Oil companies move to block Ruto’s new petroleum importation plan

Oil firms allege that there was no public participation and stakeholder consultation

2 Min Read
Energy and Petroleum Cabinet Secretary Davies Chirchir. Photo | Courtesy

President William Ruto’s plans to import cheaper oil through government-to-government could hit a roadblock after marketers challenged the new tendering plan in court.

The dealers through their lawyer Ndegwa Njiru say the plan by the government to pick a local oil marketer is a breach of the Open Tender System where marketers competitively bid for the tender.

Kenya has since 2015 been buying petroleum under the “Open Tender System (OTS)” through the supervision of the Ministry of Energy. The tender is floated every month with 112 licensed oil marketing companies participating. The winner of the tender procures petroleum products on behalf of all the players.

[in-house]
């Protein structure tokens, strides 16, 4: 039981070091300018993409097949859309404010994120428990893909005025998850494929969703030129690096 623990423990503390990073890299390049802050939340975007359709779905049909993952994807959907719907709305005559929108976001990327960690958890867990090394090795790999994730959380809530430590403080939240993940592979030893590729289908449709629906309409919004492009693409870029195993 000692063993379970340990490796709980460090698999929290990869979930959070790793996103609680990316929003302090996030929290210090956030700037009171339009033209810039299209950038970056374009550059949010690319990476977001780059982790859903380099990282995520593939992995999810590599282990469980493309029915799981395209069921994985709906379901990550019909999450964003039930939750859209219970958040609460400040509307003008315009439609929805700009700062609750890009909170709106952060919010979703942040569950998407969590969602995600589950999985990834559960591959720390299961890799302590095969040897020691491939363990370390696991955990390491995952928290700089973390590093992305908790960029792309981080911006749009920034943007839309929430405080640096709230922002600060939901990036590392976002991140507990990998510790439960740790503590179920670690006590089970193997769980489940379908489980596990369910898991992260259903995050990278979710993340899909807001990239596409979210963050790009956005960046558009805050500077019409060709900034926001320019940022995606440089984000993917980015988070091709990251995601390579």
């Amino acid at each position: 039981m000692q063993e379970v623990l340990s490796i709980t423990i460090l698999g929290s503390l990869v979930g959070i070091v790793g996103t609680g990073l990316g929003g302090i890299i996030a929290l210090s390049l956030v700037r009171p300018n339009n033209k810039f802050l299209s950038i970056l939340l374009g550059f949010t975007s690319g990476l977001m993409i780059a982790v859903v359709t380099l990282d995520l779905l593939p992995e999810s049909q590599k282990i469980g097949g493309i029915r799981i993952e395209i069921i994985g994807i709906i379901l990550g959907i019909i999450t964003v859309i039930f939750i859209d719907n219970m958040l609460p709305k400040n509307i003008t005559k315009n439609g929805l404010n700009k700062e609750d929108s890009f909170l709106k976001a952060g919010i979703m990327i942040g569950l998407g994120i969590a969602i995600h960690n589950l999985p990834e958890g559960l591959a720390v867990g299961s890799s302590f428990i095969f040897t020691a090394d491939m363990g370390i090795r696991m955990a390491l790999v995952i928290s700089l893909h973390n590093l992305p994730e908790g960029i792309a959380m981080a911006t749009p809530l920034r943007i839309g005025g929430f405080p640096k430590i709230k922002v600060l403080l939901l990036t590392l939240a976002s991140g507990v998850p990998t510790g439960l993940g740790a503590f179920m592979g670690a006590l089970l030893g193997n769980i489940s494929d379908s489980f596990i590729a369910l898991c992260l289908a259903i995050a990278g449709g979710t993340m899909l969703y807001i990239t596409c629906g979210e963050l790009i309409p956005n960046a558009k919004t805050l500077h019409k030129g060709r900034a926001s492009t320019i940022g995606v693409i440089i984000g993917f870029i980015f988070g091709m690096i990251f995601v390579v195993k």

Under President Ruto’s new plan, a local firm nominated by the ministry will import fuel and other marketers forced to buy for the local market and transit to neighbouring countries. Abu Dhabi National Oil Company (Adnoc) — the State-owned oil company of the United Arab Emirates will be supplying the fuel.

- Advertisement -

Oil firms allege that there was no public participation and stakeholder consultation before the gazettement of the Petroleum (Importation) Regulations, 2023, which is a breach of the constitution.

The imports, which will come through a credit of six months and a year, are expected to ease a crisis in the foreign exchange market given that oil shipments account for 28 percent of Kenya’s monthly imports.

“The tender documents and tender agreement dated March 1 2023 anchored therein have sought to exclude any other marketing company from participating in the bidding process thus violating Article 227 of the constitution of Kenya,” the dealers say in the petition filed on Wednesday.

Kindly leave a comment

Share this Article
Leave a comment